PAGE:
Traditional Ramadan dishes of Saudi Arabia

In the past in Saudi Arabia, people opted for simple but hearty Ramadan dishes. (Shutterstock)
Updated 13 June 2018
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Traditional Ramadan dishes of Saudi Arabia

JEDDAH: Around the world, Ramadan is a special time for Muslims to get together with family and loved ones and share meals that take on added significance during the holy month. The culture in Saudi Arabia is diverse, and the people are keen on preserving and upholding the traditions. The older generation often reminisces about the good old days, when things were simpler — including the food.

Um-Khalid, who is 77 years old, and Abu-Khalid, 80, from Hail, have been married for more than 55 years. They recalled simpler times gone by, when the region’s harsh conditions meant that people opted for simple but hearty Ramadan dishes.

“Iftar during Ramadan was usually simple,” said Um-Khalid. “We’d break our fast over Arabic coffee and dates that we would buy in Buraidah, which is known for the best types to this day. We would then either eat a good, hefty meal after Taraweeh prayers or before, depending on my husband’s liking.”

“I always had a sweet tooth,” said Abu-Khalid. “I like having hanini, which is a mix of dates, wheat flour, ghee and sugar. Sugar was a commodity in those days and we rarely had any but Um-Khalid would use it specially for me during Ramadan.”

“He still loves hanini to this day,” adds Um-Khalid. “For large gatherings, thareed was the dish that you’d always find on our table. We made thareed when had a good collection of vegetables, and it’s based on small pieces of lamb cooked with zucchini, carrot and potatoes, placed on thin bread.”

Um-Majid comes from the lush, green, mountainous region of Rijal Almaa in the southern province of Asir region.

“We grew up tending to our sheep and crops from an early age, so it was more tiring during the days of Ramadan,” she said.

“My mother would wake up early in the morning to tend to our iftar meal. Khubz, which is your typical bread made with wheat flour, was made fresh everyday alongside our aseeda. It was a two-person task, where my mother cooked pitted dates in a deep pan filled with water and mixed in with wheat flour on a low heat for at least at hour. The mix thickens and when it resembled a gooey dough, it would be served with ghee and sometimes honey. It was a hearty meal, which she said would keep our bones strong and healthy for our daily tasks.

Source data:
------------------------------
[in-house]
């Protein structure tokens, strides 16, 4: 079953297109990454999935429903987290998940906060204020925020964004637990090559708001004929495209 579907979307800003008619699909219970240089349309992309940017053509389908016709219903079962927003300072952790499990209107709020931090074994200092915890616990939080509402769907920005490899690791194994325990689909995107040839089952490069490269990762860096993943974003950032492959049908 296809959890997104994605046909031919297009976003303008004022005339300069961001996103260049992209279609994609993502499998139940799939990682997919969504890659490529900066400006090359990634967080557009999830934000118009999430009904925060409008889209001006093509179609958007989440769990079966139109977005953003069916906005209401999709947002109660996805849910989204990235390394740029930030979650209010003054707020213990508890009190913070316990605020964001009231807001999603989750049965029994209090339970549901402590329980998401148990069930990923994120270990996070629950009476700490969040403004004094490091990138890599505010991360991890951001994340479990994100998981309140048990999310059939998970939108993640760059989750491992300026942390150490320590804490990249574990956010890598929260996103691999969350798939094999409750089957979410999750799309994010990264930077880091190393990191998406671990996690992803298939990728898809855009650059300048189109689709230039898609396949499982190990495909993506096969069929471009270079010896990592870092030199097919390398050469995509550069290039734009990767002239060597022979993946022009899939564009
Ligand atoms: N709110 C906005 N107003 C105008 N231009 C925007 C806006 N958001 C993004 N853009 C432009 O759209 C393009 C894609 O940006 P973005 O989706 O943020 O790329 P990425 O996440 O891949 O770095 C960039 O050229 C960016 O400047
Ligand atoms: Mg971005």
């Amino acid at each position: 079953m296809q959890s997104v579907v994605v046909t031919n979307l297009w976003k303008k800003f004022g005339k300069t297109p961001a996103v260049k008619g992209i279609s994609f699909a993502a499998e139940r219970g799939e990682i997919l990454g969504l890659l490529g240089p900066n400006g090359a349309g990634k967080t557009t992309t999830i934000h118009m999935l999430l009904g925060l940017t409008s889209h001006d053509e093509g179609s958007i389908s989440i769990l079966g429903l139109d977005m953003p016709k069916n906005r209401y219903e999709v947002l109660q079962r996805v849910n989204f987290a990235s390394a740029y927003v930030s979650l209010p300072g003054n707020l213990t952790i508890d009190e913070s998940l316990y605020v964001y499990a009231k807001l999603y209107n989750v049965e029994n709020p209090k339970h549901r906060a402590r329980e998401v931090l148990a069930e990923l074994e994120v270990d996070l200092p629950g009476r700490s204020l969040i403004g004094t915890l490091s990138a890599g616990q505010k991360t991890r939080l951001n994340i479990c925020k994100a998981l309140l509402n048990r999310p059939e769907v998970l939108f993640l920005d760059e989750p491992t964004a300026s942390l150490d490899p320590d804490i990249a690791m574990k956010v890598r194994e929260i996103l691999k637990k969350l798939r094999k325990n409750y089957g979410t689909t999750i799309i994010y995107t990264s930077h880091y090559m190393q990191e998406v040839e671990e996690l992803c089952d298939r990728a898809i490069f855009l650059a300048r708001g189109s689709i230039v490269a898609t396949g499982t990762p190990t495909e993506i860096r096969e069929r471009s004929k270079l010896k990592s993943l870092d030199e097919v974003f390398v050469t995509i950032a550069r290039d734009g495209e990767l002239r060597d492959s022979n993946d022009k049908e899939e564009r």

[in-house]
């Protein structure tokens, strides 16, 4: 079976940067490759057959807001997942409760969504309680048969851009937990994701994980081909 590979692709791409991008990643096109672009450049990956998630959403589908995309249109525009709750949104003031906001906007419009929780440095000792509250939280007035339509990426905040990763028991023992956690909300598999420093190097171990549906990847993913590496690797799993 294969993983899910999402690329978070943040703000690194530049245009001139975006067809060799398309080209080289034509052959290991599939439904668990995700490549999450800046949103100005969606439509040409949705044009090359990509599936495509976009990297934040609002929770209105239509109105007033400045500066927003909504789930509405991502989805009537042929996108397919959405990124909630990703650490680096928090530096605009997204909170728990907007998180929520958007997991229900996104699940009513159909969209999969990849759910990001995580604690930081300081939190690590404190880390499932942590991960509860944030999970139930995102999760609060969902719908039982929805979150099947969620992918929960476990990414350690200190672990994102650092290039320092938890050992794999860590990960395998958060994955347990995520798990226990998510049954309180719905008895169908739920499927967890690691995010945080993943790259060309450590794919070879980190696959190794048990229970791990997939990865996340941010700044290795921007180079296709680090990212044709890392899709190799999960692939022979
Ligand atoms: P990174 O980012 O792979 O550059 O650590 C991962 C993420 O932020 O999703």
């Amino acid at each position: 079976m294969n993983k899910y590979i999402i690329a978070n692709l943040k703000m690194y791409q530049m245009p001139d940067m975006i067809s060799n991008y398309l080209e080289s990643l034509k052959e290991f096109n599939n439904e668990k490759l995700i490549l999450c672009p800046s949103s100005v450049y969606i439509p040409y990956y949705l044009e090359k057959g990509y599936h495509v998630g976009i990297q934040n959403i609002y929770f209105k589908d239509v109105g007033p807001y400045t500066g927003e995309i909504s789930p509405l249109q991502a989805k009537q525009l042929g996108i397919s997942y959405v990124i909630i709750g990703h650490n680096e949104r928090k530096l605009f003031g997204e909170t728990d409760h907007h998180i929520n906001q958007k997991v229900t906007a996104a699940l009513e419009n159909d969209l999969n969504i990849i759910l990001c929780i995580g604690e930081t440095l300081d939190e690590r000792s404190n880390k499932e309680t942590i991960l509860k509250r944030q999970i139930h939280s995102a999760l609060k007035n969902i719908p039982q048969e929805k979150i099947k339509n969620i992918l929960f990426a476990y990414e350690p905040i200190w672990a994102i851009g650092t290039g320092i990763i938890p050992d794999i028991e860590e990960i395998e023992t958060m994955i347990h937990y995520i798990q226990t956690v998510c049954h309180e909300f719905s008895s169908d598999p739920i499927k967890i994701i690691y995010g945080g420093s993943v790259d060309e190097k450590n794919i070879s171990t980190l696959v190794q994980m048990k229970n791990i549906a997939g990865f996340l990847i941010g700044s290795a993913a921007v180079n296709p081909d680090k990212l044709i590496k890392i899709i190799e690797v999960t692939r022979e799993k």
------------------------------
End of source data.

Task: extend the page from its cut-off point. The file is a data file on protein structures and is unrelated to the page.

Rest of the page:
“Our Arabic coffee was slightly different from other regions. It’s slightly bitter because we infuse it with crushed cloves for a stronger flavor.”

Makkah and Madinah are historically significant cities in Islam. Um-Ghassan remembers traveling between them, as her father was a merchant.

“The house was always busy,” she said. “Growing up in a family of nine children, the boys would tend to my father’s store while we girls stayed with our mother.

“The majlis was always in tip-top shape — or ‘metabtab’ as my mother would say. Zamzam water in a clay jug was always infused with incense from Mastik gum, with silver tu-tu cups too.

“My sisters and I helped my mother prepare our favorite Ramadan dishes, always after Dhuhr prayers. We made buff samboosa (samosa), foul (made fava beans) and grain soup, and there was always subya juice, which my father made himself,” she added.

“Subya was made by immersing in water cut, dry loaves of wheat bread, sugar, cardamom, cinnamon and yeast and letting it sit overnight. Since we didn’t have a modern fridge, it was made daily. My mother said it replenished our bodies so we wouldn’t be thirsty the next day.

“The table was always ready when the men came back from breaking their fast in the Holy Mosque. There’s not much difference on today’s table — except for maybe chicken nuggets, of course.”